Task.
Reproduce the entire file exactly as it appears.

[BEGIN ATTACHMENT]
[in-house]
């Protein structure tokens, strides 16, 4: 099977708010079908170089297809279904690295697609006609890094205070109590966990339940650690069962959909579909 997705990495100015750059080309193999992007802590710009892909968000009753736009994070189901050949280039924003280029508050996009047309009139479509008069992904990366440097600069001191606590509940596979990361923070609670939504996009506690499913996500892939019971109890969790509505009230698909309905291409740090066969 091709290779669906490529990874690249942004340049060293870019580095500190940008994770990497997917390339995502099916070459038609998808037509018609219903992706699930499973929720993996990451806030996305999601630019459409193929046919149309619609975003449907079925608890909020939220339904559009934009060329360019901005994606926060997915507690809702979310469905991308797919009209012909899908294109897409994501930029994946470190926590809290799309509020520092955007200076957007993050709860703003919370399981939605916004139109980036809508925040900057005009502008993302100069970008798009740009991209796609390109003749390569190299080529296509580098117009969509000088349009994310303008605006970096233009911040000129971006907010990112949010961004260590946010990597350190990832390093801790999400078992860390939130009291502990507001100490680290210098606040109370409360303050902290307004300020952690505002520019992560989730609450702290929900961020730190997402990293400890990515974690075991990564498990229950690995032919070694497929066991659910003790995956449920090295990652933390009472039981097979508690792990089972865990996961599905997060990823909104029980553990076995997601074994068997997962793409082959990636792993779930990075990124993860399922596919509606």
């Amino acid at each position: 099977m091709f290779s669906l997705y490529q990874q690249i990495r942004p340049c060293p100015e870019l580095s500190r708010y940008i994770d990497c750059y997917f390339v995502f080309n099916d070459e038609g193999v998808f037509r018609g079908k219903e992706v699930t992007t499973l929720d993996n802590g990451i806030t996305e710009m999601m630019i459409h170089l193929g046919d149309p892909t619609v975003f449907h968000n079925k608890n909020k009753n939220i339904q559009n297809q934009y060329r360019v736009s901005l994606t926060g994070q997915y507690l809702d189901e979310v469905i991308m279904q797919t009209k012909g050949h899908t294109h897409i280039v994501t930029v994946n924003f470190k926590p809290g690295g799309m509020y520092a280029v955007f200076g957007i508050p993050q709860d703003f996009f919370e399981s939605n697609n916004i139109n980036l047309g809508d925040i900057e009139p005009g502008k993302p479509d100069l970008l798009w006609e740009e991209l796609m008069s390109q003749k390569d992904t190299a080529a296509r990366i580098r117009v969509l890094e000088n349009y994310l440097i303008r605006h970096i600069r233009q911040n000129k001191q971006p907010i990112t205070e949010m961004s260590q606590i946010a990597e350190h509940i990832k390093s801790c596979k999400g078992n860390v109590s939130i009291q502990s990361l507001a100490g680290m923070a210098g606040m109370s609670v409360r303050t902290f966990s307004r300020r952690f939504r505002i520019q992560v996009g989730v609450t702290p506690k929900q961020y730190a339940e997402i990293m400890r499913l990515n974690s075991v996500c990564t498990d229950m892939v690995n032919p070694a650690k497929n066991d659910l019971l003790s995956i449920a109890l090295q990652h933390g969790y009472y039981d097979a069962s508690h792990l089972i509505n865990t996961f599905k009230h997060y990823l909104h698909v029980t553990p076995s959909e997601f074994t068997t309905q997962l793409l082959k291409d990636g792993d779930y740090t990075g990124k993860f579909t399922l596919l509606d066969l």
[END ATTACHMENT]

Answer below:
[in-house]
């Protein structure tokens, strides 16, 4: 099977708010079908170089297809279904690295697609006609890094205070109590966990339940650690069962959909579909 997705990495100015750059080309193999992007802590710009892909968000009753736009994070189901050949280039924003280029508050996009047309009139479509008069992904990366440097600069001191606590509940596979990361923070609670939504996009506690499913996500892939019971109890969790509505009230698909309905291409740090066969 091709290779669906490529990874690249942004340049060293870019580095500190940008994770990497997917390339995502099916070459038609998808037509018609219903992706699930499973929720993996990451806030996305999601630019459409193929046919149309619609975003449907079925608890909020939220339904559009934009060329360019901005994606926060997915507690809702979310469905991308797919009209012909899908294109897409994501930029994946470190926590809290799309509020520092955007200076957007993050709860703003919370399981939605916004139109980036809508925040900057005009502008993302100069970008798009740009991209796609390109003749390569190299080529296509580098117009969509000088349009994310303008605006970096233009911040000129971006907010990112949010961004260590946010990597350190990832390093801790999400078992860390939130009291502990507001100490680290210098606040109370409360303050902290307004300020952690505002520019992560989730609450702290929900961020730190997402990293400890990515974690075991990564498990229950690995032919070694497929066991659910003790995956449920090295990652933390009472039981097979508690792990089972865990996961599905997060990823909104029980553990076995997601074994068997997962793409082959990636792993779930990075990124993860399922596919509606």
């Amino acid at each position: 099977m091709f290779s669906l997705y490529q990874q690249i990495r942004p340049c060293p100015e870019l580095s500190r708010y940008i994770d990497c750059y997917f390339v995502f080309n099916d070459e038609g193999v998808f037509r018609g079908k219903e992706v699930t992007t499973l929720d993996n802590g990451i806030t996305e710009m999601m630019i459409h170089l193929g046919d149309p892909t619609v975003f449907h968000n079925k608890n909020k009753n939220i339904q559009n297809q934009y060329r360019v736009s901005l994606t926060g994070q997915y507690l809702d189901e979310v469905i991308m279904q797919t009209k012909g050949h899908t294109h897409i280039v994501t930029v994946n924003f470190k926590p809290g690295g799309m509020y520092a280029v955007f200076g957007i508050p993050q709860d703003f996009f919370e399981s939605n697609n916004i139109n980036l047309g809508d925040i900057e009139p005009g502008k993302p479509d100069l970008l798009w006609e740009e991209l796609m008069s390109q003749k390569d992904t190299a080529a296509r990366i580098r117009v969509l890094e000088n349009y994310l440097i303008r605006h970096i600069r233009q911040n000129k001191q971006p907010i990112t205070e949010m961004s260590q606590i946010a990597e350190h509940i990832k390093s801790c596979k999400g078992n860390v109590s939130i009291q502990s990361l507001a100490g680290m923070a210098g606040m109370s609670v409360r303050t902290f966990s307004r300020r952690f939504r505002i520019q992560v996009g989730v609450t702290p506690k929900q961020y730190a339940e997402i990293m400890r499913l990515n974690s075991v996500c990564t498990d229950m892939v690995n032919p070694a650690k497929n066991d659910l019971l003790s995956i449920a109890l090295q990652h933390g969790y009472y039981d097979a069962s508690h792990l089972i509505n865990t996961f599905k009230h997060y990823l909104h698909v029980t553990p076995s959909e997601f074994t068997t309905q997962l793409l082959k291409d990636g792993d779930y740090t990075g990124k993860f579909t399922l596919l509606d066969l």